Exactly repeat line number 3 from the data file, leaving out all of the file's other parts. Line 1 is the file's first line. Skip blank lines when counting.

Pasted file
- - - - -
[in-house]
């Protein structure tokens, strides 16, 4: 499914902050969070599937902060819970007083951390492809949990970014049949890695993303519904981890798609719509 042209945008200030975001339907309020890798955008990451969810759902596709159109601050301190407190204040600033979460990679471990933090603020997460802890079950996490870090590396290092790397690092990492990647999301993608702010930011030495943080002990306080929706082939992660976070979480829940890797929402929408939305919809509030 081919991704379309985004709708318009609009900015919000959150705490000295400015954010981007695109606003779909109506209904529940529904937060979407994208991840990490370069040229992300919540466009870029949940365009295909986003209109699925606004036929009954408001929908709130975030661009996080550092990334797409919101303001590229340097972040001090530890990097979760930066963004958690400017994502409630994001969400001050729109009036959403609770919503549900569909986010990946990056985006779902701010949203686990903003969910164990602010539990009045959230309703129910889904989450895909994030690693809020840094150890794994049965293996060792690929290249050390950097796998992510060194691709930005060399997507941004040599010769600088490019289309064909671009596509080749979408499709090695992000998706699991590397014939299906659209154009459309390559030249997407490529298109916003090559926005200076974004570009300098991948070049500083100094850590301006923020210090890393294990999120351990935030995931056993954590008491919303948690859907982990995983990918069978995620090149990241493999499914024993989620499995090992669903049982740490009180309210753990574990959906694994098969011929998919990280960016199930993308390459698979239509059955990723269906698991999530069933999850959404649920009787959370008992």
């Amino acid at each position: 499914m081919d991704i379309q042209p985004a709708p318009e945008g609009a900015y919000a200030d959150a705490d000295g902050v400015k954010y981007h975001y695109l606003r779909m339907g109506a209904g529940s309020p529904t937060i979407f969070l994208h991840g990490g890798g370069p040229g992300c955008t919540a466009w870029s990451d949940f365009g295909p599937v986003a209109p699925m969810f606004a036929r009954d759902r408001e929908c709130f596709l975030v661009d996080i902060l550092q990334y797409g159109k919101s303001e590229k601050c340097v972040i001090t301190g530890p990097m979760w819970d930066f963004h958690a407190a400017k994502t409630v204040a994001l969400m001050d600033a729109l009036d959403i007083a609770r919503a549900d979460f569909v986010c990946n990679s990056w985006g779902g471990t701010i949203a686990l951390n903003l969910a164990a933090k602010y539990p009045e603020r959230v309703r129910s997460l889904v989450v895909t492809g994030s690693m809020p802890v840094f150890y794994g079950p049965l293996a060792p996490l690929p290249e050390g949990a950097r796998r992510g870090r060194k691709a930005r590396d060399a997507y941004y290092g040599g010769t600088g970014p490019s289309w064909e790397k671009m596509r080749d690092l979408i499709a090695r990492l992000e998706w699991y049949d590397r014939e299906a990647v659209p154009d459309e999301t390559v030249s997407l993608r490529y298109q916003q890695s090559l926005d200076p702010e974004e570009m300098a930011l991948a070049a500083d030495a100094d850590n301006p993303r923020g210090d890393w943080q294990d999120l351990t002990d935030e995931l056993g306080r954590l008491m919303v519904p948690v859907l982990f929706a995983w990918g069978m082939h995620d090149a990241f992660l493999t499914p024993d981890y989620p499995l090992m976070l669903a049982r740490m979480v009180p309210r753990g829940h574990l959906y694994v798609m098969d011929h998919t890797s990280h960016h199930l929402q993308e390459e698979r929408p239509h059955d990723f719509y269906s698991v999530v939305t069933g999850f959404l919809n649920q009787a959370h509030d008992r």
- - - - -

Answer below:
């Amino acid at each position: 499914m081919d991704i379309q042209p985004a709708p318009e945008g609009a900015y919000a200030d959150a705490d000295g902050v400015k954010y981007h975001y695109l606003r779909m339907g109506a209904g529940s309020p529904t937060i979407f969070l994208h991840g990490g890798g370069p040229g992300c955008t919540a466009w870029s990451d949940f365009g295909p599937v986003a209109p699925m969810f606004a036929r009954d759902r408001e929908c709130f596709l975030v661009d996080i902060l550092q990334y797409g159109k919101s303001e590229k601050c340097v972040i001090t301190g530890p990097m979760w819970d930066f963004h958690a407190a400017k994502t409630v204040a994001l969400m001050d600033a729109l009036d959403i007083a609770r919503a549900d979460f569909v986010c990946n990679s990056w985006g779902g471990t701010i949203a686990l951390n903003l969910a164990a933090k602010y539990p009045e603020r959230v309703r129910s997460l889904v989450v895909t492809g994030s690693m809020p802890v840094f150890y794994g079950p049965l293996a060792p996490l690929p290249e050390g949990a950097r796998r992510g870090r060194k691709a930005r590396d060399a997507y941004y290092g040599g010769t600088g970014p490019s289309w064909e790397k671009m596509r080749d690092l979408i499709a090695r990492l992000e998706w699991y049949d590397r014939e299906a990647v659209p154009d459309e999301t390559v030249s997407l993608r490529y298109q916003q890695s090559l926005d200076p702010e974004e570009m300098a930011l991948a070049a500083d030495a100094d850590n301006p993303r923020g210090d890393w943080q294990d999120l351990t002990d935030e995931l056993g306080r954590l008491m919303v519904p948690v859907l982990f929706a995983w990918g069978m082939h995620d090149a990241f992660l493999t499914p024993d981890y989620p499995l090992m976070l669903a049982r740490m979480v009180p309210r753990g829940h574990l959906y694994v798609m098969d011929h998919t890797s990280h960016h199930l929402q993308e390459e698979r929408p239509h059955d990723f719509y269906s698991v999530v939305t069933g999850f959404l919809n649920q009787a959370h509030d008992r």